Project: Research project

Project Details


DESCRIPTION: (Adapted from the Investigator's Abstract) Neurophysiological
and pathological effects of ethanol (EtOH) exposure are mediated in part via
the glutamatergic system. Withdrawal from chronic EtOH dependence is
associated with increased extracellular fluid concentration of glutamate,
contributing to hyperactivity of excitatory neurotransmission. Neither the
cellular pool of glutamate, nor the mechanism underlying its increased
extracellular concentration during EtOH withdrawal are presently known. The
extracellular fluid composition of the CNS is primarily regulated by the
astrocytes which comprise approximately 25 percent of the total brain
volume. This proposal is based on the hypothesis that astrocytes
chronically exposed to EtOH will accumulate compensatory organic solutes to
maintain cell volume in lieu of a hyperosmotic extracellular fluid
(EtOH-induced hypernatremia), as well as a direct stimulatory effect of EtOH
on organic osmolyte uptake. During EtOH withdrawal, the plasma and
extracellular fluid hypertonicity will be corrected. In response, the
intracellular levels of electrolytes and EtOH will rapidly decrease, with a
much slower adaptation to the release of accumulated compensatory organic
solutes. Therefore, the cells will swell, behaving in a fashion similar to
that of "naive" astrocytes exposed to hypotonic solution, because
effectively, their cytoplasm is hypertonic to the normotonic extracellular
fluid. Astrocytic swelling will lead to the release of endogenous
excitatory amino acids (EAA), and regulatory osmolytes such as taurine,
myoinositol, and K+. The cumulative effects of glutamate release over a
life-time could result in permanent neuronal damage. The initial approach
to testing this hypothesis will be to determine the abundance of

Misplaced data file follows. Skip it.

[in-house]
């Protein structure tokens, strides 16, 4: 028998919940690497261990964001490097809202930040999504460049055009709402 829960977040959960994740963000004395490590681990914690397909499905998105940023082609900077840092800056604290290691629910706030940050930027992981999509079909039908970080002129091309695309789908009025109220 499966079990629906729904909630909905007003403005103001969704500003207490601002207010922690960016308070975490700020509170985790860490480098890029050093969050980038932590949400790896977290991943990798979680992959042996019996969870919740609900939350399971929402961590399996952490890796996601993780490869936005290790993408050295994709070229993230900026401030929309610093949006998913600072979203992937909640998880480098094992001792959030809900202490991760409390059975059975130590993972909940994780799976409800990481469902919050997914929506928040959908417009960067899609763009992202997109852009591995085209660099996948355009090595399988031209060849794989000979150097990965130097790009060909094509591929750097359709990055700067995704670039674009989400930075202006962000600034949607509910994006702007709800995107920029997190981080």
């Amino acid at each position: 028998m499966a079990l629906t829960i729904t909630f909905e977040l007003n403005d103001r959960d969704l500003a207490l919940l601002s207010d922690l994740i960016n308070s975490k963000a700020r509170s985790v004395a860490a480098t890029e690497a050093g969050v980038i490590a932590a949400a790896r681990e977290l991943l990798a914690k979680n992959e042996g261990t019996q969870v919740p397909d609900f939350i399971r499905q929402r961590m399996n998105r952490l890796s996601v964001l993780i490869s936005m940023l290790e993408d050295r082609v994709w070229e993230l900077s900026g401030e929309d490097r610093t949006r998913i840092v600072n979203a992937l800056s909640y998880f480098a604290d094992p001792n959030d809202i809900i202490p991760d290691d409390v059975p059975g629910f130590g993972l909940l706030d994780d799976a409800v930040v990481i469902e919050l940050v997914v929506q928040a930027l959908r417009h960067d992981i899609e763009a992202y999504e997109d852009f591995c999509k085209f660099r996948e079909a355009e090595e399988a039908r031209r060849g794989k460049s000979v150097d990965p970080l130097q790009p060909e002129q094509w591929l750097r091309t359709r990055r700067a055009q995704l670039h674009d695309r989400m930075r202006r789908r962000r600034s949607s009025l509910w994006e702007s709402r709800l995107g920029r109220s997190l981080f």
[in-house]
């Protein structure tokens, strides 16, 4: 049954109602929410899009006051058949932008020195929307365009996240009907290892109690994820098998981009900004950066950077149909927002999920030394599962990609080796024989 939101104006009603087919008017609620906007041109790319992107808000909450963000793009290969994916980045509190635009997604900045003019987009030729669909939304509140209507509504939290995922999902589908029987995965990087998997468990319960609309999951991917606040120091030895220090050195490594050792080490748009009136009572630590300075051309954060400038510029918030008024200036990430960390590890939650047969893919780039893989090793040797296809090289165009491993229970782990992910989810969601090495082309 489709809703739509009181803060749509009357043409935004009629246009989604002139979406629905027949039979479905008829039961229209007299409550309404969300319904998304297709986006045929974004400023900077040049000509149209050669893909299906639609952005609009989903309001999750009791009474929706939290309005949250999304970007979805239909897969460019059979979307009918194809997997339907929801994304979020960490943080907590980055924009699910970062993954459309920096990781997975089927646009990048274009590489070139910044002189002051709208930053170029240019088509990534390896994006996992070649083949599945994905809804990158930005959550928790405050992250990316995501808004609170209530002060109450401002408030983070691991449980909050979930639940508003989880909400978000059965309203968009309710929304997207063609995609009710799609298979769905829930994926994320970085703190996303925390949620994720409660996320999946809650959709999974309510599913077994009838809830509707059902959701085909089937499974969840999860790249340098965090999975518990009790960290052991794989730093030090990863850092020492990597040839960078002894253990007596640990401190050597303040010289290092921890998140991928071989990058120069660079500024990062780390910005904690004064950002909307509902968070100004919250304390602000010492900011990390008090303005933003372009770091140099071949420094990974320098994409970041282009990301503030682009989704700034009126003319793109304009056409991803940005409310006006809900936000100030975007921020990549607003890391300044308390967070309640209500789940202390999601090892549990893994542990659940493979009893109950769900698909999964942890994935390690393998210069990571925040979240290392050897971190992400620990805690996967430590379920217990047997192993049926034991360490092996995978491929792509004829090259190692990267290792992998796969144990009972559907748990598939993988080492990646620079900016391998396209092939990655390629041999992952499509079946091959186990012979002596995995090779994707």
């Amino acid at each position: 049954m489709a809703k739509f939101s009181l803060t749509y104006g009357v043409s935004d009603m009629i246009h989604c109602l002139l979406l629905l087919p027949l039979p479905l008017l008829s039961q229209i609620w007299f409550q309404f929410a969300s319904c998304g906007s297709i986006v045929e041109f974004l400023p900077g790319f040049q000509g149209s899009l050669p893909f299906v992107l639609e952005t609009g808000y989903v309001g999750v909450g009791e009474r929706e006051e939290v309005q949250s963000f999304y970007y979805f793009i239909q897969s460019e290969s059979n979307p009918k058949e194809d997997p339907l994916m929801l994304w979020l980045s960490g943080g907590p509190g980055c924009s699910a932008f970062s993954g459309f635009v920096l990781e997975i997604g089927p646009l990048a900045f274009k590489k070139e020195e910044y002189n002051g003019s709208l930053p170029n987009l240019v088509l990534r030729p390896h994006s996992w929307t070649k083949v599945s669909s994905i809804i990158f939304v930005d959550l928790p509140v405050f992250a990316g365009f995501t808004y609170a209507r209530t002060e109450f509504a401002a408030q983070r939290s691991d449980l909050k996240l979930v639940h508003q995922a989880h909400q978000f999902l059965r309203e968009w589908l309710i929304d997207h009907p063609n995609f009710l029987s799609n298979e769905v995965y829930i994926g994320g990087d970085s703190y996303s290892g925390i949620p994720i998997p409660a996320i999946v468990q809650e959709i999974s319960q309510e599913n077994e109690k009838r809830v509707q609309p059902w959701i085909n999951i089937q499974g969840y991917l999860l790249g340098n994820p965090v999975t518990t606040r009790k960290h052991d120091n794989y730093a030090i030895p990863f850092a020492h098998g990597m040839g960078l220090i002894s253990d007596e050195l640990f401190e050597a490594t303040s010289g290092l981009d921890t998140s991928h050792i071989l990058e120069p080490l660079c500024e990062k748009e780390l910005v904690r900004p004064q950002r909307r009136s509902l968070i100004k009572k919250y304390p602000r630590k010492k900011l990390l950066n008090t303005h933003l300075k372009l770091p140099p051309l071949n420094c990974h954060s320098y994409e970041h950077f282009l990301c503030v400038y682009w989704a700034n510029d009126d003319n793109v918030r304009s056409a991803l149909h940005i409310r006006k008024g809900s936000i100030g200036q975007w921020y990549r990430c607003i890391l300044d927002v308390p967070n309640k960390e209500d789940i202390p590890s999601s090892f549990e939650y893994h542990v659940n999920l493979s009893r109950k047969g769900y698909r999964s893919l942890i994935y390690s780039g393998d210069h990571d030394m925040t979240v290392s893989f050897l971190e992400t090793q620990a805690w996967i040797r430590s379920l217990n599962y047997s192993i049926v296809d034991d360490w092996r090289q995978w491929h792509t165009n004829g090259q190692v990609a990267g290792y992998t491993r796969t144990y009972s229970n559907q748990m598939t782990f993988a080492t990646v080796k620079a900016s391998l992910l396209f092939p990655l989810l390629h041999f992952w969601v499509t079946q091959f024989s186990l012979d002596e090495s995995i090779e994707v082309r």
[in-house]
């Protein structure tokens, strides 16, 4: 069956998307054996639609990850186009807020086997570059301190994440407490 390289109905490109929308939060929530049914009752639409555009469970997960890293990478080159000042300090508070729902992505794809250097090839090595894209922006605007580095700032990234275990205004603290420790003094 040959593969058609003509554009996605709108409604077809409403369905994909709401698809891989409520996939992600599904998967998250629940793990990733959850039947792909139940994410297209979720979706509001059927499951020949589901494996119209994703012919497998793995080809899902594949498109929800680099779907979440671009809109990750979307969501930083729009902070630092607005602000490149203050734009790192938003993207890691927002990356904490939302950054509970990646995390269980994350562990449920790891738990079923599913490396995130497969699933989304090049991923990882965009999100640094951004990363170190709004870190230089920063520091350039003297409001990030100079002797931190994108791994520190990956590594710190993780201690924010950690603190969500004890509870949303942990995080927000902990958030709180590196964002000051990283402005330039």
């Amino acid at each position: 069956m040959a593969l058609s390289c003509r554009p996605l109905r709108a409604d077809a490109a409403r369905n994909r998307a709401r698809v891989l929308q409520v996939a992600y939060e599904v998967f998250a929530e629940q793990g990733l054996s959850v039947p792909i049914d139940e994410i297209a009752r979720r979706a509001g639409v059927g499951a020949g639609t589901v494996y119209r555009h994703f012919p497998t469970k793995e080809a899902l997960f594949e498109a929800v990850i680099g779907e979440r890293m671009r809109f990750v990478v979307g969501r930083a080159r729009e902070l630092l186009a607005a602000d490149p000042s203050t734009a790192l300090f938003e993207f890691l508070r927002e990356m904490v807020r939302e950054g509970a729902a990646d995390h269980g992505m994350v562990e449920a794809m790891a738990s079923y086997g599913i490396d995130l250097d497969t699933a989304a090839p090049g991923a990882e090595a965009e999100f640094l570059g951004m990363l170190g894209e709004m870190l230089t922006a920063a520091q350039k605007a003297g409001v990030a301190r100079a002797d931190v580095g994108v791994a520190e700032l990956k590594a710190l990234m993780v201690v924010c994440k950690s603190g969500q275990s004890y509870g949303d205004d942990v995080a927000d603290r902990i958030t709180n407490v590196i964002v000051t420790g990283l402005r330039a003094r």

compensatory organic solute transporter genes and/or their products
(taurine, myoinositol, and glycerophoshorylcholine) in response to chronic
EtOH exposure ( hypernatremia) in a well-characterized in vitro model of
neonatal rat primary astrocyte cultures. Correlative in vitro studies will
determine if withdrawal from chronic EtOH exposure is associated with
astrocytic swelling. The time course of astrocytic swelling and the
associated release of EAA (glutamate) and compensatory osmolytes (taurine,
myoinositol, and K+) will be defined. Finally, it will be determined in in
vitro studies and in in vivo microdialysis studies if astrocytic swelling
and EAA release during EtOH withdrawal can be attenuated by anion transport
blockers (SITS, DIDS, furosemide, and L-644,711). The long term objectives
of the proposal are to characterize astrocytic adaptation processes in
response to chronic EtOH exposure, with particular emphasis on
swelling-associated glutamate release during EtOH withdrawal and to examine
mechanistically-based modalities for attenuating glutamate release during
EtOH withdrawal.
Effective start/end date9/9/9811/30/02


  • Pediatrics, Perinatology, and Child Health


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